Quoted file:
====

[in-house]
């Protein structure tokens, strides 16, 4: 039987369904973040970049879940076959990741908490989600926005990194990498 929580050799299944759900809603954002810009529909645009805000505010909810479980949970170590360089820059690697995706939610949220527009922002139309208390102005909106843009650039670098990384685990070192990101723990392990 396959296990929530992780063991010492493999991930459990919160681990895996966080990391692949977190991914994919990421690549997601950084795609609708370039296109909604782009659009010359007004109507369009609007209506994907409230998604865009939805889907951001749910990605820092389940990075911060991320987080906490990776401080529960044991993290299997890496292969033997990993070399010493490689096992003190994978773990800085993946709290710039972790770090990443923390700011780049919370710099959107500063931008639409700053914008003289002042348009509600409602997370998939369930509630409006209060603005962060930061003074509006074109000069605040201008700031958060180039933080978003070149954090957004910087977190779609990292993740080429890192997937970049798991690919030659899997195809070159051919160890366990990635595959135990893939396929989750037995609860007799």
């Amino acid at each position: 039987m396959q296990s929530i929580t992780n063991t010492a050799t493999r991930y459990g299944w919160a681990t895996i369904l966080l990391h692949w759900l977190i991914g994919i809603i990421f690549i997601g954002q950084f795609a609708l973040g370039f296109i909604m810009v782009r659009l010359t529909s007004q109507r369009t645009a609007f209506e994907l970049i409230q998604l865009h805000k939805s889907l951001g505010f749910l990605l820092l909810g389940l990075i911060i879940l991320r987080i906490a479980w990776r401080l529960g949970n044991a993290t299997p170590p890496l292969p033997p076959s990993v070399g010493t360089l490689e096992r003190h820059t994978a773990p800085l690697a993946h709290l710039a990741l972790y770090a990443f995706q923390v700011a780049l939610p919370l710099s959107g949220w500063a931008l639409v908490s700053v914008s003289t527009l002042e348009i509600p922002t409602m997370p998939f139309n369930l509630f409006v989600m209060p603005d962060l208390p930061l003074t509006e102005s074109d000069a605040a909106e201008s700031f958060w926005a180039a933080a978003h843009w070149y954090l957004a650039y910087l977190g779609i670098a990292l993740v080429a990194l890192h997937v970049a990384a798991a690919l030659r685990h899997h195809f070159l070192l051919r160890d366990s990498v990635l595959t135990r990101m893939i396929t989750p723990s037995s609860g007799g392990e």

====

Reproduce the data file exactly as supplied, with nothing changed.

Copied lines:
[in-house]
């Protein structure tokens, strides 16, 4: 039987369904973040970049879940076959990741908490989600926005990194990498 929580050799299944759900809603954002810009529909645009805000505010909810479980949970170590360089820059690697995706939610949220527009922002139309208390102005909106843009650039670098990384685990070192990101723990392990 396959296990929530992780063991010492493999991930459990919160681990895996966080990391692949977190991914994919990421690549997601950084795609609708370039296109909604782009659009010359007004109507369009609007209506994907409230998604865009939805889907951001749910990605820092389940990075911060991320987080906490990776401080529960044991993290299997890496292969033997990993070399010493490689096992003190994978773990800085993946709290710039972790770090990443923390700011780049919370710099959107500063931008639409700053914008003289002042348009509600409602997370998939369930509630409006209060603005962060930061003074509006074109000069605040201008700031958060180039933080978003070149954090957004910087977190779609990292993740080429890192997937970049798991690919030659899997195809070159051919160890366990990635595959135990893939396929989750037995609860007799």
């Amino acid at each position: 039987m396959q296990s929530i929580t992780n063991t010492a050799t493999r991930y459990g299944w919160a681990t895996i369904l966080l990391h692949w759900l977190i991914g994919i809603i990421f690549i997601g954002q950084f795609a609708l973040g370039f296109i909604m810009v782009r659009l010359t529909s007004q109507r369009t645009a609007f209506e994907l970049i409230q998604l865009h805000k939805s889907l951001g505010f749910l990605l820092l909810g389940l990075i911060i879940l991320r987080i906490a479980w990776r401080l529960g949970n044991a993290t299997p170590p890496l292969p033997p076959s990993v070399g010493t360089l490689e096992r003190h820059t994978a773990p800085l690697a993946h709290l710039a990741l972790y770090a990443f995706q923390v700011a780049l939610p919370l710099s959107g949220w500063a931008l639409v908490s700053v914008s003289t527009l002042e348009i509600p922002t409602m997370p998939f139309n369930l509630f409006v989600m209060p603005d962060l208390p930061l003074t509006e102005s074109d000069a605040a909106e201008s700031f958060w926005a180039a933080a978003h843009w070149y954090l957004a650039y910087l977190g779609i670098a990292l993740v080429a990194l890192h997937v970049a990384a798991a690919l030659r685990h899997h195809f070159l070192l051919r160890d366990s990498v990635l595959t135990r990101m893939i396929t989750p723990s037995s609860g007799g392990e």